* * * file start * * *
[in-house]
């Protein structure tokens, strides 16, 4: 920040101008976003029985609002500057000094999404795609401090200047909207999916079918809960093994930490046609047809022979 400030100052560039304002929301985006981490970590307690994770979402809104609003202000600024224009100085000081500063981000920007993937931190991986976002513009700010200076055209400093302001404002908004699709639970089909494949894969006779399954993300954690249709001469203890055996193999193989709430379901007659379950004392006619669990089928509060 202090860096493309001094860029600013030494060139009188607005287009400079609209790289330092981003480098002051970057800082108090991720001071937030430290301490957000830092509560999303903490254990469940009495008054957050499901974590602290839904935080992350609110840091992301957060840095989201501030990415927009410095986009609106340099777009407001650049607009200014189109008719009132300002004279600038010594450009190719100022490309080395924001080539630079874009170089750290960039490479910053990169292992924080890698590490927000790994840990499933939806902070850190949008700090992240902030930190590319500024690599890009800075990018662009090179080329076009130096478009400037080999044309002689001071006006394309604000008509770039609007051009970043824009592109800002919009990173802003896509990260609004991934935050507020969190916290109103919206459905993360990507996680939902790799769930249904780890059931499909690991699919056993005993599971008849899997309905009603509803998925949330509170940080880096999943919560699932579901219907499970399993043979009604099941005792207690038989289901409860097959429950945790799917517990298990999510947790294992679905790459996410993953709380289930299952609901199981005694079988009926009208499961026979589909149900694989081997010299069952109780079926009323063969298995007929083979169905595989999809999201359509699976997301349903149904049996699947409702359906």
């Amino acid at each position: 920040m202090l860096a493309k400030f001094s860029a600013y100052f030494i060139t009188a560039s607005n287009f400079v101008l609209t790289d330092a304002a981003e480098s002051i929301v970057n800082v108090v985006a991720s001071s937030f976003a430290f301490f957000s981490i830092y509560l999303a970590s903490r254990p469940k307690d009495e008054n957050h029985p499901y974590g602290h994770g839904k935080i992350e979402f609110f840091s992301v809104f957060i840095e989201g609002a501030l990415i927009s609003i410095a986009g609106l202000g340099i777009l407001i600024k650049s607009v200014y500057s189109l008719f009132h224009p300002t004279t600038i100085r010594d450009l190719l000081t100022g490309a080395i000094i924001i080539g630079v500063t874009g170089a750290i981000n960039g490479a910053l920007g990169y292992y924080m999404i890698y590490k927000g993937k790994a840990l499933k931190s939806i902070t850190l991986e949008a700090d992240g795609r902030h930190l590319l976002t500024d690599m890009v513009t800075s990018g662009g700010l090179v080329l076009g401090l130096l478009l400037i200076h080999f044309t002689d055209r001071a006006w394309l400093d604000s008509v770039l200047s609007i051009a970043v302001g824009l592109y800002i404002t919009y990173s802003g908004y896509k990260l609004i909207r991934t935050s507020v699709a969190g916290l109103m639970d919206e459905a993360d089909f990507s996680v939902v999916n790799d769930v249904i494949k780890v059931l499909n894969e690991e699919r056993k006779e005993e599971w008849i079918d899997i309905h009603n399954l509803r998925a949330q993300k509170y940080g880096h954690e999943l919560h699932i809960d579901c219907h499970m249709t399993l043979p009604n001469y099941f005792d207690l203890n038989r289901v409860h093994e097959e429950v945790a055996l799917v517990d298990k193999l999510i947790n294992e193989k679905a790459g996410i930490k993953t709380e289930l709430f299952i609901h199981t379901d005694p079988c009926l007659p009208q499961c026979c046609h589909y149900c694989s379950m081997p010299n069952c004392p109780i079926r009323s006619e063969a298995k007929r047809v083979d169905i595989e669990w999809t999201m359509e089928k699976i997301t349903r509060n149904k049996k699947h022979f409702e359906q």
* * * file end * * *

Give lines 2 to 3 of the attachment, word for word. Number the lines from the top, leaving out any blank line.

């Protein structure tokens, strides 16, 4: 920040101008976003029985609002500057000094999404795609401090200047909207999916079918809960093994930490046609047809022979 400030100052560039304002929301985006981490970590307690994770979402809104609003202000600024224009100085000081500063981000920007993937931190991986976002513009700010200076055209400093302001404002908004699709639970089909494949894969006779399954993300954690249709001469203890055996193999193989709430379901007659379950004392006619669990089928509060 202090860096493309001094860029600013030494060139009188607005287009400079609209790289330092981003480098002051970057800082108090991720001071937030430290301490957000830092509560999303903490254990469940009495008054957050499901974590602290839904935080992350609110840091992301957060840095989201501030990415927009410095986009609106340099777009407001650049607009200014189109008719009132300002004279600038010594450009190719100022490309080395924001080539630079874009170089750290960039490479910053990169292992924080890698590490927000790994840990499933939806902070850190949008700090992240902030930190590319500024690599890009800075990018662009090179080329076009130096478009400037080999044309002689001071006006394309604000008509770039609007051009970043824009592109800002919009990173802003896509990260609004991934935050507020969190916290109103919206459905993360990507996680939902790799769930249904780890059931499909690991699919056993005993599971008849899997309905009603509803998925949330509170940080880096999943919560699932579901219907499970399993043979009604099941005792207690038989289901409860097959429950945790799917517990298990999510947790294992679905790459996410993953709380289930299952609901199981005694079988009926009208499961026979589909149900694989081997010299069952109780079926009323063969298995007929083979169905595989999809999201359509699976997301349903149904049996699947409702359906």
């Amino acid at each position: 920040m202090l860096a493309k400030f001094s860029a600013y100052f030494i060139t009188a560039s607005n287009f400079v101008l609209t790289d330092a304002a981003e480098s002051i929301v970057n800082v108090v985006a991720s001071s937030f976003a430290f301490f957000s981490i830092y509560l999303a970590s903490r254990p469940k307690d009495e008054n957050h029985p499901y974590g602290h994770g839904k935080i992350e979402f609110f840091s992301v809104f957060i840095e989201g609002a501030l990415i927009s609003i410095a986009g609106l202000g340099i777009l407001i600024k650049s607009v200014y500057s189109l008719f009132h224009p300002t004279t600038i100085r010594d450009l190719l000081t100022g490309a080395i000094i924001i080539g630079v500063t874009g170089a750290i981000n960039g490479a910053l920007g990169y292992y924080m999404i890698y590490k927000g993937k790994a840990l499933k931190s939806i902070t850190l991986e949008a700090d992240g795609r902030h930190l590319l976002t500024d690599m890009v513009t800075s990018g662009g700010l090179v080329l076009g401090l130096l478009l400037i200076h080999f044309t002689d055209r001071a006006w394309l400093d604000s008509v770039l200047s609007i051009a970043v302001g824009l592109y800002i404002t919009y990173s802003g908004y896509k990260l609004i909207r991934t935050s507020v699709a969190g916290l109103m639970d919206e459905a993360d089909f990507s996680v939902v999916n790799d769930v249904i494949k780890v059931l499909n894969e690991e699919r056993k006779e005993e599971w008849i079918d899997i309905h009603n399954l509803r998925a949330q993300k509170y940080g880096h954690e999943l919560h699932i809960d579901c219907h499970m249709t399993l043979p009604n001469y099941f005792d207690l203890n038989r289901v409860h093994e097959e429950v945790a055996l799917v517990d298990k193999l999510i947790n294992e193989k679905a790459g996410i930490k993953t709380e289930l709430f299952i609901h199981t379901d005694p079988c009926l007659p009208q499961c026979c046609h589909y149900c694989s379950m081997p010299n069952c004392p109780i079926r009323s006619e063969a298995k007929r047809v083979d169905i595989e669990w999809t999201m359509e089928k699976i997301t349903r509060n149904k049996k699947h022979f409702e359906q």